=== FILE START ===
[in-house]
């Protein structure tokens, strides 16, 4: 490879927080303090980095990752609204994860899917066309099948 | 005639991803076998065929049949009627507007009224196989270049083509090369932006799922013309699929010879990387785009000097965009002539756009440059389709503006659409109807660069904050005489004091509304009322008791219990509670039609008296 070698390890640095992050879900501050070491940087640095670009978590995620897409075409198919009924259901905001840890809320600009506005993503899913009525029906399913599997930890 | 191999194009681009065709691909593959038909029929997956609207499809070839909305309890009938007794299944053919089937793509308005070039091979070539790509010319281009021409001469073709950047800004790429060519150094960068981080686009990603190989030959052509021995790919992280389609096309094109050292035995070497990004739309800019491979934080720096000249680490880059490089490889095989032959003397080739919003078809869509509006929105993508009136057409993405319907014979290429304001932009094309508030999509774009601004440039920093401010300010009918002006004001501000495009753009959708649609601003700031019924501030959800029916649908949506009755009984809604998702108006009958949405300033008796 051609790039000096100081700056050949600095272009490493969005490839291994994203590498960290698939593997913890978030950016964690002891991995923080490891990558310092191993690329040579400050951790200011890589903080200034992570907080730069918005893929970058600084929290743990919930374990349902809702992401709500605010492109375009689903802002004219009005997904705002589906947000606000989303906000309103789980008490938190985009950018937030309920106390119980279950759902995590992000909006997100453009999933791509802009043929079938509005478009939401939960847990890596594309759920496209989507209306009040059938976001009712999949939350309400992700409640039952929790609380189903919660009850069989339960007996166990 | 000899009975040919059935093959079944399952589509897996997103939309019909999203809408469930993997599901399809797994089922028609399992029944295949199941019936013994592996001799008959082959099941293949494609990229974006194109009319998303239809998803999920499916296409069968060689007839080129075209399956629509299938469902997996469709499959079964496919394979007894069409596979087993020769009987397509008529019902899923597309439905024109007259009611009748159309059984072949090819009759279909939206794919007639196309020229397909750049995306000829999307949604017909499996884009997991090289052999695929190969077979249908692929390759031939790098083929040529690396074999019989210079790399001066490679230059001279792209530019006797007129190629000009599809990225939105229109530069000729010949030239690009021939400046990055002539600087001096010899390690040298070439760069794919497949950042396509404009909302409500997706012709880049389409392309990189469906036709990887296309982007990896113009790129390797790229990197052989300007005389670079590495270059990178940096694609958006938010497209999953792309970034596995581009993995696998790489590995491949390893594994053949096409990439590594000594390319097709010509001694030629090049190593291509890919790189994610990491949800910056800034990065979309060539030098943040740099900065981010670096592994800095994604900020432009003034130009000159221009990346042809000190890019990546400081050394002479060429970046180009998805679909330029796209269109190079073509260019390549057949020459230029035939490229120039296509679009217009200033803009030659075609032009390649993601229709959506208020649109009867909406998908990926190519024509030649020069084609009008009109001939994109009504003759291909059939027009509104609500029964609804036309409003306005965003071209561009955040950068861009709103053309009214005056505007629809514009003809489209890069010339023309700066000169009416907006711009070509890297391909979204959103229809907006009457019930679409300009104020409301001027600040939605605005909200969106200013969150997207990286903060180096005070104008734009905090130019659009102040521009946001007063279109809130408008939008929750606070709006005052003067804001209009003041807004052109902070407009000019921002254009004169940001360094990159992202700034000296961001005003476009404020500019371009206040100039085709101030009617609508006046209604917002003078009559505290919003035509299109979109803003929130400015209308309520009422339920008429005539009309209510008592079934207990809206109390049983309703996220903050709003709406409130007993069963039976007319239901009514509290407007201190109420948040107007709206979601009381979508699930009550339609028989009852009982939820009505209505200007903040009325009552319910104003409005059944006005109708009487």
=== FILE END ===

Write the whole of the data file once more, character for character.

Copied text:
[in-house]
């Protein structure tokens, strides 16, 4: 490879927080303090980095990752609204994860899917066309099948 | 005639991803076998065929049949009627507007009224196989270049083509090369932006799922013309699929010879990387785009000097965009002539756009440059389709503006659409109807660069904050005489004091509304009322008791219990509670039609008296 070698390890640095992050879900501050070491940087640095670009978590995620897409075409198919009924259901905001840890809320600009506005993503899913009525029906399913599997930890 | 191999194009681009065709691909593959038909029929997956609207499809070839909305309890009938007794299944053919089937793509308005070039091979070539790509010319281009021409001469073709950047800004790429060519150094960068981080686009990603190989030959052509021995790919992280389609096309094109050292035995070497990004739309800019491979934080720096000249680490880059490089490889095989032959003397080739919003078809869509509006929105993508009136057409993405319907014979290429304001932009094309508030999509774009601004440039920093401010300010009918002006004001501000495009753009959708649609601003700031019924501030959800029916649908949506009755009984809604998702108006009958949405300033008796 051609790039000096100081700056050949600095272009490493969005490839291994994203590498960290698939593997913890978030950016964690002891991995923080490891990558310092191993690329040579400050951790200011890589903080200034992570907080730069918005893929970058600084929290743990919930374990349902809702992401709500605010492109375009689903802002004219009005997904705002589906947000606000989303906000309103789980008490938190985009950018937030309920106390119980279950759902995590992000909006997100453009999933791509802009043929079938509005478009939401939960847990890596594309759920496209989507209306009040059938976001009712999949939350309400992700409640039952929790609380189903919660009850069989339960007996166990 | 000899009975040919059935093959079944399952589509897996997103939309019909999203809408469930993997599901399809797994089922028609399992029944295949199941019936013994592996001799008959082959099941293949494609990229974006194109009319998303239809998803999920499916296409069968060689007839080129075209399956629509299938469902997996469709499959079964496919394979007894069409596979087993020769009987397509008529019902899923597309439905024109007259009611009748159309059984072949090819009759279909939206794919007639196309020229397909750049995306000829999307949604017909499996884009997991090289052999695929190969077979249908692929390759031939790098083929040529690396074999019989210079790399001066490679230059001279792209530019006797007129190629000009599809990225939105229109530069000729010949030239690009021939400046990055002539600087001096010899390690040298070439760069794919497949950042396509404009909302409500997706012709880049389409392309990189469906036709990887296309982007990896113009790129390797790229990197052989300007005389670079590495270059990178940096694609958006938010497209999953792309970034596995581009993995696998790489590995491949390893594994053949096409990439590594000594390319097709010509001694030629090049190593291509890919790189994610990491949800910056800034990065979309060539030098943040740099900065981010670096592994800095994604900020432009003034130009000159221009990346042809000190890019990546400081050394002479060429970046180009998805679909330029796209269109190079073509260019390549057949020459230029035939490229120039296509679009217009200033803009030659075609032009390649993601229709959506208020649109009867909406998908990926190519024509030649020069084609009008009109001939994109009504003759291909059939027009509104609500029964609804036309409003306005965003071209561009955040950068861009709103053309009214005056505007629809514009003809489209890069010339023309700066000169009416907006711009070509890297391909979204959103229809907006009457019930679409300009104020409301001027600040939605605005909200969106200013969150997207990286903060180096005070104008734009905090130019659009102040521009946001007063279109809130408008939008929750606070709006005052003067804001209009003041807004052109902070407009000019921002254009004169940001360094990159992202700034000296961001005003476009404020500019371009206040100039085709101030009617609508006046209604917002003078009559505290919003035509299109979109803003929130400015209308309520009422339920008429005539009309209510008592079934207990809206109390049983309703996220903050709003709406409130007993069963039976007319239901009514509290407007201190109420948040107007709206979601009381979508699930009550339609028989009852009982939820009505209505200007903040009325009552319910104003409005059944006005109708009487």